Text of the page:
Fitch: REIT 30-Year Issuance A Net Credit Positive
NEW YORK -- July 2, 2014
Liquidity benefits derived from 30-year issuance, combined with the enhanced
visibility of interest costs as interest rates remain near historical lows,
are generally viewed as a credit positive, according to Fitch Ratings. These
positive elements are balanced by an increase in the asset/liability duration
mismatch and the "unknown unknowns" that could arise from saddling the next
generation of management with current REIT covenants.
Over the last nine months, two U.S. REITs have issued 30-year unsecured bonds.
In June, Equity Residential Inc. sold $750 million of senior unsecured notes
due in 2044 at a 115 bp spread to the benchmark Treasury rate. Last September,
Ventas Inc. issued $300 million of 5.70% senior unsecured notes due 2043 at a
195 bp spread to the benchmark rate.
Issuing 30-year debt improves a REIT's debt maturity ladder by reducing the
percentage of debt maturing over the rating horizon (typically three to five
years), assuming constant leverage. Fitch views term (maturity), rather than
payment, as the principal risk to REIT credits given the constraints on cash
flow retention inherent in the REIT model, viewed against generally stable
cash flows for most REITs, which often benefit from long-term leases to
Long-duration, fixed-rate debt also improves a REIT's interest-cost
visibility. Interest is typically the largest recurring cost for REITs,
somewhat analogous to cost of goods sold for traditional corporate industrial
issuers. Improved visibility on a significant component of a REIT's cost
structure should aid in its ability to plan and execute its strategy.
However, 30-year maturities extend well beyond even the longest lease terms
for REIT assets, save for select retail anchor-tenant leases with extension
options. Issuing such long-term debt can increase the duration gap between a
REIT's assets (defined as weighted average lease term) and its liabilities
(weighted average maturity), potentially exposing a REIT to greater cash flow
volatility based on changes in inflation and interest and rental rates. This
duration mismatch can be particularly acute for short-duration property types,
such as hotels, apartments, self-storage and industrial, which generally have
shorter weighted-average lease terms ranging between nightly for hotels and
three to five years for industrial.
A deflationary U.S. economic scenario would likely pressure rental rates and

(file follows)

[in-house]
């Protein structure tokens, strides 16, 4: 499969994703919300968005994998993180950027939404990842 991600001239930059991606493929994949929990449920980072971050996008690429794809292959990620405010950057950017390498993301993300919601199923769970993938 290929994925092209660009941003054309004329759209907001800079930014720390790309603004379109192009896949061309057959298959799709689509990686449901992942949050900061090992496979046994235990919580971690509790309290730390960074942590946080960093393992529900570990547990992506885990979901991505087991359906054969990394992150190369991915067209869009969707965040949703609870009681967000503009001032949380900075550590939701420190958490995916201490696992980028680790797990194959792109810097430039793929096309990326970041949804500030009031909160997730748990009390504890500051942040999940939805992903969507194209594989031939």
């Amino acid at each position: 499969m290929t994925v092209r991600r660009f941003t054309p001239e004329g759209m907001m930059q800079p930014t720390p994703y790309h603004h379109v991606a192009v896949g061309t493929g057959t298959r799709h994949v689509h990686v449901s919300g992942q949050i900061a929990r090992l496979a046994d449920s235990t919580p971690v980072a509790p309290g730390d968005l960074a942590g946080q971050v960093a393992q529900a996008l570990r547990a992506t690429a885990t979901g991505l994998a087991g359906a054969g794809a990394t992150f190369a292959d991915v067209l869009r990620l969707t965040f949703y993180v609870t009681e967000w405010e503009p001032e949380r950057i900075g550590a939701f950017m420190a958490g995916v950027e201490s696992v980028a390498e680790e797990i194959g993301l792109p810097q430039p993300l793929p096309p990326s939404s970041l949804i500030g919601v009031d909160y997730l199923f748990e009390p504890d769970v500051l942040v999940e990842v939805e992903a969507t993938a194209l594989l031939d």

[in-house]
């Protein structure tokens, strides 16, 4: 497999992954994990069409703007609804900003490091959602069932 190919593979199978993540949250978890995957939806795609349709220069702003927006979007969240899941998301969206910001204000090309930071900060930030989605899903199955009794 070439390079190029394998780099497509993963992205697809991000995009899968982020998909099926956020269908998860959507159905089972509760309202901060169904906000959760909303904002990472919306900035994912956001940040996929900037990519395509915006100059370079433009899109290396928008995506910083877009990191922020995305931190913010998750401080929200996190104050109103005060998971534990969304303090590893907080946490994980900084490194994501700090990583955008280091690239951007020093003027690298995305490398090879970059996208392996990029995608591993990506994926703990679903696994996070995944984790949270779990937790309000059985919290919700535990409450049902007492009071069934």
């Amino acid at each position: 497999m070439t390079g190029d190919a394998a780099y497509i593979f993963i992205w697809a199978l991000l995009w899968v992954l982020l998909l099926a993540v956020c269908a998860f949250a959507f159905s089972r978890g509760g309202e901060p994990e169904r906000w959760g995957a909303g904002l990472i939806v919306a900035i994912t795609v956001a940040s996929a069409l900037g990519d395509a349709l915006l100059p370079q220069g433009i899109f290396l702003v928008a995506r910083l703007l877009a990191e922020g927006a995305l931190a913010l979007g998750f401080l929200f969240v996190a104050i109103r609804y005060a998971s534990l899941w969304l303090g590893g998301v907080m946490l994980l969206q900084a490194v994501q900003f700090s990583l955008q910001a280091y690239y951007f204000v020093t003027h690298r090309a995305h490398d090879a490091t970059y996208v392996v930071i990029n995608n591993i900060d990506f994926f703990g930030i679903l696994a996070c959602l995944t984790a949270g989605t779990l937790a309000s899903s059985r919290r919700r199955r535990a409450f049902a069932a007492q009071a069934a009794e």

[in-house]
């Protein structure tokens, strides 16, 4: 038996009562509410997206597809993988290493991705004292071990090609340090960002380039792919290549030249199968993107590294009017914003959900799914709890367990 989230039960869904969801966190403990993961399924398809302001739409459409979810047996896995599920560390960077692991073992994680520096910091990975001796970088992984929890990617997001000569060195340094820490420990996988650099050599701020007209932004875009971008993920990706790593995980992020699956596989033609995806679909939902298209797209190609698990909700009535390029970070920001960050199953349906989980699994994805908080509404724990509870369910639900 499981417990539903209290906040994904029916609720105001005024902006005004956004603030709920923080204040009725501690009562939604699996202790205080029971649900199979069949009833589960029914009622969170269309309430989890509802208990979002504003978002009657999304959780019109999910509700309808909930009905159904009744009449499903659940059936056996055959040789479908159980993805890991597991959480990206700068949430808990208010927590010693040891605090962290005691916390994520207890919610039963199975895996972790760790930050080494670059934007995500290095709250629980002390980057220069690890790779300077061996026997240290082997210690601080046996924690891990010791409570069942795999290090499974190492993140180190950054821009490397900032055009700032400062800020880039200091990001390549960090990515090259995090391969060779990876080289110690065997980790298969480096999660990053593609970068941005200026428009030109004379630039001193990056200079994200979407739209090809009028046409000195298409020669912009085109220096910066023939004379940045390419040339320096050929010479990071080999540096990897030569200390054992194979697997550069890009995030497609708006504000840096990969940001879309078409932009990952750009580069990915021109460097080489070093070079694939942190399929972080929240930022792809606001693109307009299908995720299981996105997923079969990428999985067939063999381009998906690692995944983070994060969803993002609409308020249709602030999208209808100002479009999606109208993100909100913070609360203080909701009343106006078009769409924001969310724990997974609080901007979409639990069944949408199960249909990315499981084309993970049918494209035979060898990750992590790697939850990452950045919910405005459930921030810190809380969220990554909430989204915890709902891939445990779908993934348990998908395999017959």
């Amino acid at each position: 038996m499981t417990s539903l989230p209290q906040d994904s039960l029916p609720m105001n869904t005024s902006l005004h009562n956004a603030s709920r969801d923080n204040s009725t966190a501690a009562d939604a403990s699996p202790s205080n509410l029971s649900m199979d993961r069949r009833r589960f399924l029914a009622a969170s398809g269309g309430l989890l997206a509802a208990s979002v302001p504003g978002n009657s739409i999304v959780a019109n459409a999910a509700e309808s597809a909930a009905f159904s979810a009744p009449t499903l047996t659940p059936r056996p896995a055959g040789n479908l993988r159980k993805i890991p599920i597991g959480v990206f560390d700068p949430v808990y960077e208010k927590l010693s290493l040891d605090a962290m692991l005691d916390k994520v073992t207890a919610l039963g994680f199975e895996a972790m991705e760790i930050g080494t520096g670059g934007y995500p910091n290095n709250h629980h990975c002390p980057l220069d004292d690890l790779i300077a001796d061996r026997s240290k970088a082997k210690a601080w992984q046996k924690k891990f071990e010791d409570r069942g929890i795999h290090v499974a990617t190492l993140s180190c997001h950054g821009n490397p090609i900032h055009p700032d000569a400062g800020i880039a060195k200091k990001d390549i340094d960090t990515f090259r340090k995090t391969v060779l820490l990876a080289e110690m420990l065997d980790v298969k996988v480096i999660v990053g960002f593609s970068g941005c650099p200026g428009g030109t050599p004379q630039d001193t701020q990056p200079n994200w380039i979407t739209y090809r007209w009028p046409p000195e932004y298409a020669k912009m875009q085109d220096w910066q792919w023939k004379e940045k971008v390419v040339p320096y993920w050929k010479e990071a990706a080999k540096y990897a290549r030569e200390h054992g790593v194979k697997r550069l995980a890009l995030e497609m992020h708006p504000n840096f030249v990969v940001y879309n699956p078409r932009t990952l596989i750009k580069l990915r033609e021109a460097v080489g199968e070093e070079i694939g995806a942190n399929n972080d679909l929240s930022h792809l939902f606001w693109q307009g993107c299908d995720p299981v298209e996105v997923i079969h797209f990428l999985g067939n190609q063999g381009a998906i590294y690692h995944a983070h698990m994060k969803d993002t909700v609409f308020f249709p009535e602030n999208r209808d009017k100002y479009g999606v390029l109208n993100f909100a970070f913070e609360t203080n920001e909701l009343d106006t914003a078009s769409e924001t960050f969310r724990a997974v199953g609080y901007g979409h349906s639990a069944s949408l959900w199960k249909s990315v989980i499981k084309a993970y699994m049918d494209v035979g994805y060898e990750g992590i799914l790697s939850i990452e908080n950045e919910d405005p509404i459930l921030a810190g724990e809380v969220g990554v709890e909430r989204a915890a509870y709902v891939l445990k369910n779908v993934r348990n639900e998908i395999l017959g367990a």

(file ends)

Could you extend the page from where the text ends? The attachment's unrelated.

REIT cash flows. Managing balance sheets to a narrower duration gap would
allow for a repricing of a REIT's liabilities to help offset the decline in
cash flows under such a scenario. Prepayment or "make whole" penalties would
likely make retiring a 30-year bond ahead of maturity prohibitively expensive.
Burdening the future generation of a REIT's management with current covenants
could cause unforeseen consequences. Items such as operating strategies and
accounting definitions can change over time, perhaps in ways not contemplated
by existing covenants. Some of the first REIT unsecured bond indentures in the
early 1990s failed to consider that accounting definitions can change,
resulting in expensive consent solicitations for some REITs to adjust EBITDA
definitions to exclude noncash charges, as one example. Certainly the
flexibility has improved as REIT bond indentures have evolved. Nevertheless,
even the most thoughtfully written indentures today could cause unintended
consequences down the road.
Some forms of long-term financing obligations are more desirable than others.
For example, Fitch views the so-called 30-year "baby bonds" issued by Ventas
favorably due to the imbedded call optionality after a five-year period.
Fitch also treats REIT preferred stock as 100% equity for leverage purposes
given the perpetual nature of the obligations and the inability of dividend
nonpayment to trigger corporate default. Perpetual capital is clearly
advantageous in the context of REIT tax regulations that limit the ability for
REITs to retain internally generated cash flows, which requires REITs to have
consistent access to the capital to satisfy debt maturities. We also view the
standard five-year call optionality imbedded in REIT preferreds as an
attractive risk mitigant in case interest rates unexpectedly decline from
current low levels.
The above article originally appeared as a post on the Fitch Wire credit
market commentary page. The original article can be accessed at
www.fitchratings.com. All opinions expressed are those of Fitch Ratings.
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Stephen Boyd, CFA
+1 212 908-9153
+1 212 908-9123
Fitch Ratings, Inc.
33 Whitehall Street
New York, NY 10004
Sandro Scenga, +1 212-908-0278
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